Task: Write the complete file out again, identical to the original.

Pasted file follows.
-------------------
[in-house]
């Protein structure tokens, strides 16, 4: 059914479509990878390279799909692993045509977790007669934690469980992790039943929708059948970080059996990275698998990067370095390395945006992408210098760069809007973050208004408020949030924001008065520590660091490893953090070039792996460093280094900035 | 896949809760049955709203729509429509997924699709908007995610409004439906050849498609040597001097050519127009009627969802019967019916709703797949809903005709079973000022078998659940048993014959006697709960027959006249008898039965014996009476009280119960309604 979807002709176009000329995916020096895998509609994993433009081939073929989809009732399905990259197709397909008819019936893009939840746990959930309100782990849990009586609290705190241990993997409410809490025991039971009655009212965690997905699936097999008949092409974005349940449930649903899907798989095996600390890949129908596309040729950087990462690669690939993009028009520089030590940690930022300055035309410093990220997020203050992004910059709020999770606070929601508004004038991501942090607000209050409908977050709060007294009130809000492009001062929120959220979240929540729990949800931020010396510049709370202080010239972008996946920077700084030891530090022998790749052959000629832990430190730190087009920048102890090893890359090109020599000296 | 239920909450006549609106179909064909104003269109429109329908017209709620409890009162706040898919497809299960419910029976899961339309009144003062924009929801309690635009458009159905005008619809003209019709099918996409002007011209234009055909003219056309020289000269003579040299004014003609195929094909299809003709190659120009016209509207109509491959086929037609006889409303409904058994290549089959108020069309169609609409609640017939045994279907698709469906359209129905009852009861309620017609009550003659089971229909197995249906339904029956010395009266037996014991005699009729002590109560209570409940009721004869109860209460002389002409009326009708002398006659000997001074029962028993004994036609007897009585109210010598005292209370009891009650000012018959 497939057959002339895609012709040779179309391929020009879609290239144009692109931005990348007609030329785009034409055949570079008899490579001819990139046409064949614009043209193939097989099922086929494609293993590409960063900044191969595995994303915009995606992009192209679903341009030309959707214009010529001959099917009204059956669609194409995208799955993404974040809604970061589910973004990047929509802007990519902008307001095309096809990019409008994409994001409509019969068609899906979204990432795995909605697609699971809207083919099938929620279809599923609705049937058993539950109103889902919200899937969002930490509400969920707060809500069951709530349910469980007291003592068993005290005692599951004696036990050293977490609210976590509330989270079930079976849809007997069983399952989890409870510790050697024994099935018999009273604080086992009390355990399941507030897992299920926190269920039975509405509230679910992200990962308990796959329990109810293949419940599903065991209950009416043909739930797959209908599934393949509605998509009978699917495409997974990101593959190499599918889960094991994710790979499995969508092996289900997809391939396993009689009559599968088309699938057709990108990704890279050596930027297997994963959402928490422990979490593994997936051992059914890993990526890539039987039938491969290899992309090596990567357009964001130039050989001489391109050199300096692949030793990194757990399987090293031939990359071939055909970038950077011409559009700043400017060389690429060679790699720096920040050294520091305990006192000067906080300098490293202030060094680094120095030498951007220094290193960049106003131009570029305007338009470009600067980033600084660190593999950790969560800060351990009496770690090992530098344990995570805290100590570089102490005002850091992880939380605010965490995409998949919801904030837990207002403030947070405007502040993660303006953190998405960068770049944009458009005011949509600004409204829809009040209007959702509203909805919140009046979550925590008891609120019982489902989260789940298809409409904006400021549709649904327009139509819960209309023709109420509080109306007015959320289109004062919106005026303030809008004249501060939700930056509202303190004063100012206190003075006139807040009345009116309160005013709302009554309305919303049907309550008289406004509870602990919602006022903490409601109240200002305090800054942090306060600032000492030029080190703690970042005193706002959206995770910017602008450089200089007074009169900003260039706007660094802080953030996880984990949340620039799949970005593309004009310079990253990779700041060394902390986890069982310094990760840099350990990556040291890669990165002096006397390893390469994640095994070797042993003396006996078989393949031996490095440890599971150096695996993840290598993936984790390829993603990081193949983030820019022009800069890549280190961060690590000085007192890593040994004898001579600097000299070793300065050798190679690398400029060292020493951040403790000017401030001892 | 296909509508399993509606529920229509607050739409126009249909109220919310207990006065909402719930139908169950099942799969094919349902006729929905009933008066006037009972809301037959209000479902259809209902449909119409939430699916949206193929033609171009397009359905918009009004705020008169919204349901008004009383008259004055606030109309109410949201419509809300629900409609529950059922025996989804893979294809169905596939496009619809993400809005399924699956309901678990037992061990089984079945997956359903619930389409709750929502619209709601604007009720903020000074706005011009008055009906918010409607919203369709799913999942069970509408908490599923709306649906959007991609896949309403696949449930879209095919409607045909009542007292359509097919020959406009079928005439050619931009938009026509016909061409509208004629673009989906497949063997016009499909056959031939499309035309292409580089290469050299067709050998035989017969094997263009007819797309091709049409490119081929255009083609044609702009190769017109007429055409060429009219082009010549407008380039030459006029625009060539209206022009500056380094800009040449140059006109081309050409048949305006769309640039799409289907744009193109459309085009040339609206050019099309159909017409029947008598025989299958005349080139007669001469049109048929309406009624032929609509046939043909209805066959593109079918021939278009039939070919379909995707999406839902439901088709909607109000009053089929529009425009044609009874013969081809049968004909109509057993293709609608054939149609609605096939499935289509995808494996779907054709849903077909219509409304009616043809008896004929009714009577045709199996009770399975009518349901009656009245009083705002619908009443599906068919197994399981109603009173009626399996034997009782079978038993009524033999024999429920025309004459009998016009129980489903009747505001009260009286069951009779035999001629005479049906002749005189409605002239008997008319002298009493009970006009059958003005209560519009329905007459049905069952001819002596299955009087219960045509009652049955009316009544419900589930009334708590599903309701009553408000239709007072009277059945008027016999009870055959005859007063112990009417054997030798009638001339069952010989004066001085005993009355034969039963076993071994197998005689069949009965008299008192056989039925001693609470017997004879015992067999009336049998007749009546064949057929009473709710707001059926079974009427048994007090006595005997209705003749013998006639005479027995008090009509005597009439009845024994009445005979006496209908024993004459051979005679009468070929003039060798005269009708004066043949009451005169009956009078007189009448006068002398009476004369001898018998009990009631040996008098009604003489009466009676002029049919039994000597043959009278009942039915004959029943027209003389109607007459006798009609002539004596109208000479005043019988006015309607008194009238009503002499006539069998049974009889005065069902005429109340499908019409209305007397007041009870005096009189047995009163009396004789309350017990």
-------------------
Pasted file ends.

[in-house]
């Protein structure tokens, strides 16, 4: 059914479509990878390279799909692993045509977790007669934690469980992790039943929708059948970080059996990275698998990067370095390395945006992408210098760069809007973050208004408020949030924001008065520590660091490893953090070039792996460093280094900035 | 896949809760049955709203729509429509997924699709908007995610409004439906050849498609040597001097050519127009009627969802019967019916709703797949809903005709079973000022078998659940048993014959006697709960027959006249008898039965014996009476009280119960309604 979807002709176009000329995916020096895998509609994993433009081939073929989809009732399905990259197709397909008819019936893009939840746990959930309100782990849990009586609290705190241990993997409410809490025991039971009655009212965690997905699936097999008949092409974005349940449930649903899907798989095996600390890949129908596309040729950087990462690669690939993009028009520089030590940690930022300055035309410093990220997020203050992004910059709020999770606070929601508004004038991501942090607000209050409908977050709060007294009130809000492009001062929120959220979240929540729990949800931020010396510049709370202080010239972008996946920077700084030891530090022998790749052959000629832990430190730190087009920048102890090893890359090109020599000296 | 239920909450006549609106179909064909104003269109429109329908017209709620409890009162706040898919497809299960419910029976899961339309009144003062924009929801309690635009458009159905005008619809003209019709099918996409002007011209234009055909003219056309020289000269003579040299004014003609195929094909299809003709190659120009016209509207109509491959086929037609006889409303409904058994290549089959108020069309169609609409609640017939045994279907698709469906359209129905009852009861309620017609009550003659089971229909197995249906339904029956010395009266037996014991005699009729002590109560209570409940009721004869109860209460002389002409009326009708002398006659000997001074029962028993004994036609007897009585109210010598005292209370009891009650000012018959 497939057959002339895609012709040779179309391929020009879609290239144009692109931005990348007609030329785009034409055949570079008899490579001819990139046409064949614009043209193939097989099922086929494609293993590409960063900044191969595995994303915009995606992009192209679903341009030309959707214009010529001959099917009204059956669609194409995208799955993404974040809604970061589910973004990047929509802007990519902008307001095309096809990019409008994409994001409509019969068609899906979204990432795995909605697609699971809207083919099938929620279809599923609705049937058993539950109103889902919200899937969002930490509400969920707060809500069951709530349910469980007291003592068993005290005692599951004696036990050293977490609210976590509330989270079930079976849809007997069983399952989890409870510790050697024994099935018999009273604080086992009390355990399941507030897992299920926190269920039975509405509230679910992200990962308990796959329990109810293949419940599903065991209950009416043909739930797959209908599934393949509605998509009978699917495409997974990101593959190499599918889960094991994710790979499995969508092996289900997809391939396993009689009559599968088309699938057709990108990704890279050596930027297997994963959402928490422990979490593994997936051992059914890993990526890539039987039938491969290899992309090596990567357009964001130039050989001489391109050199300096692949030793990194757990399987090293031939990359071939055909970038950077011409559009700043400017060389690429060679790699720096920040050294520091305990006192000067906080300098490293202030060094680094120095030498951007220094290193960049106003131009570029305007338009470009600067980033600084660190593999950790969560800060351990009496770690090992530098344990995570805290100590570089102490005002850091992880939380605010965490995409998949919801904030837990207002403030947070405007502040993660303006953190998405960068770049944009458009005011949509600004409204829809009040209007959702509203909805919140009046979550925590008891609120019982489902989260789940298809409409904006400021549709649904327009139509819960209309023709109420509080109306007015959320289109004062919106005026303030809008004249501060939700930056509202303190004063100012206190003075006139807040009345009116309160005013709302009554309305919303049907309550008289406004509870602990919602006022903490409601109240200002305090800054942090306060600032000492030029080190703690970042005193706002959206995770910017602008450089200089007074009169900003260039706007660094802080953030996880984990949340620039799949970005593309004009310079990253990779700041060394902390986890069982310094990760840099350990990556040291890669990165002096006397390893390469994640095994070797042993003396006996078989393949031996490095440890599971150096695996993840290598993936984790390829993603990081193949983030820019022009800069890549280190961060690590000085007192890593040994004898001579600097000299070793300065050798190679690398400029060292020493951040403790000017401030001892 | 296909509508399993509606529920229509607050739409126009249909109220919310207990006065909402719930139908169950099942799969094919349902006729929905009933008066006037009972809301037959209000479902259809209902449909119409939430699916949206193929033609171009397009359905918009009004705020008169919204349901008004009383008259004055606030109309109410949201419509809300629900409609529950059922025996989804893979294809169905596939496009619809993400809005399924699956309901678990037992061990089984079945997956359903619930389409709750929502619209709601604007009720903020000074706005011009008055009906918010409607919203369709799913999942069970509408908490599923709306649906959007991609896949309403696949449930879209095919409607045909009542007292359509097919020959406009079928005439050619931009938009026509016909061409509208004629673009989906497949063997016009499909056959031939499309035309292409580089290469050299067709050998035989017969094997263009007819797309091709049409490119081929255009083609044609702009190769017109007429055409060429009219082009010549407008380039030459006029625009060539209206022009500056380094800009040449140059006109081309050409048949305006769309640039799409289907744009193109459309085009040339609206050019099309159909017409029947008598025989299958005349080139007669001469049109048929309406009624032929609509046939043909209805066959593109079918021939278009039939070919379909995707999406839902439901088709909607109000009053089929529009425009044609009874013969081809049968004909109509057993293709609608054939149609609605096939499935289509995808494996779907054709849903077909219509409304009616043809008896004929009714009577045709199996009770399975009518349901009656009245009083705002619908009443599906068919197994399981109603009173009626399996034997009782079978038993009524033999024999429920025309004459009998016009129980489903009747505001009260009286069951009779035999001629005479049906002749005189409605002239008997008319002298009493009970006009059958003005209560519009329905007459049905069952001819002596299955009087219960045509009652049955009316009544419900589930009334708590599903309701009553408000239709007072009277059945008027016999009870055959005859007063112990009417054997030798009638001339069952010989004066001085005993009355034969039963076993071994197998005689069949009965008299008192056989039925001693609470017997004879015992067999009336049998007749009546064949057929009473709710707001059926079974009427048994007090006595005997209705003749013998006639005479027995008090009509005597009439009845024994009445005979006496209908024993004459051979005679009468070929003039060798005269009708004066043949009451005169009956009078007189009448006068002398009476004369001898018998009990009631040996008098009604003489009466009676002029049919039994000597043959009278009942039915004959029943027209003389109607007459006798009609002539004596109208000479005043019988006015309607008194009238009503002499006539069998049974009889005065069902005429109340499908019409209305007397007041009870005096009189047995009163009396004789309350017990």